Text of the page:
DHF Joins Diabetes Advocacy Alliance

Diabetes Hands Foundation is incredibly honored to join the Diabetes Advocacy Alliance, an organization with the drive and potential to affect a powerful, positive impact on diabetes and healthcare policy. Diabetes Advocacy Alliance is a 20-member coalition of leading professional Read on! →

Helmsley Charitable Trust Renews Support for DHF

HELMSLEY CHARITABLE TRUST GRANTS SUPPORT TO DIABETES HANDS FOUNDATION FOR FOURTH YEAR  Funding in 2015 to support major transitions in programs and leadership at Diabetes Hands Foundation BERKELEY, CA: February 18, 2015 – The Leona M. and Harry B. Helmsley Read on! →

Diabetes Hands Foundation Team


Melissa Lee
(Interim Executive Director, Editor, has type 1)

Manny Hernandez
(Co-Founder, has LADA)

Emily Coles (Head of Communities, has type 1)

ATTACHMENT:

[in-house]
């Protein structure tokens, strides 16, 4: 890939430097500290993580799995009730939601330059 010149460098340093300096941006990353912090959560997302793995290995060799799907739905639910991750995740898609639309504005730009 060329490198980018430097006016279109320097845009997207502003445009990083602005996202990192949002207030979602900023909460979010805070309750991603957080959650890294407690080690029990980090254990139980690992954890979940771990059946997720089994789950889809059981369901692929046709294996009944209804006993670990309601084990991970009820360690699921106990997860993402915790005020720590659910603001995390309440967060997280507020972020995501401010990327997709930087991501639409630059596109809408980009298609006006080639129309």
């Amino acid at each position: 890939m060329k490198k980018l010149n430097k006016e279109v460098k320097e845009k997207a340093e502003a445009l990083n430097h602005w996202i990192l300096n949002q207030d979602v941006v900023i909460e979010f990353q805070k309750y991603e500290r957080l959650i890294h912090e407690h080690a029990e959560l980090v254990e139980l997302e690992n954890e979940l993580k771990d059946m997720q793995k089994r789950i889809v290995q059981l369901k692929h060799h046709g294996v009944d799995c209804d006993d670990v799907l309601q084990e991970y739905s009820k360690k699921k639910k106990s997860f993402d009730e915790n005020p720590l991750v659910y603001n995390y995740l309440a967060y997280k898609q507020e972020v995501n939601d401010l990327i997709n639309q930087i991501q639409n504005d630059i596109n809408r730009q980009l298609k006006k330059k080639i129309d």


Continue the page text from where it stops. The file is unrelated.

Mila Ferrer
(EsTuDiabetes Community Manager, mother of a child with type 1)

Mike Lawson
(Head of Experience, has type 1)

Corinna Cornejo
(Director of Operations and Development, has type 2)

Desiree Johnson  (Administrative and Programs Assistant, has type 1)


Lead Administrator

Brian (bsc) (has type 2)


Lorraine (mother of type 1)
Marie B (has type 1)

DanP (has Type 1)

Gary (has type 2)

David (has type 2)


LIKE us on Facebook

Spread the word


This website is certified by Health On the Net Foundation. Click to verify. This site complies with the HONcode standard for trustworthy health information: verify here.

© 2015   A community of people touched by diabetes, run by the Diabetes Hands Foundation.

Badges  |  Contact Us  |  Terms of Service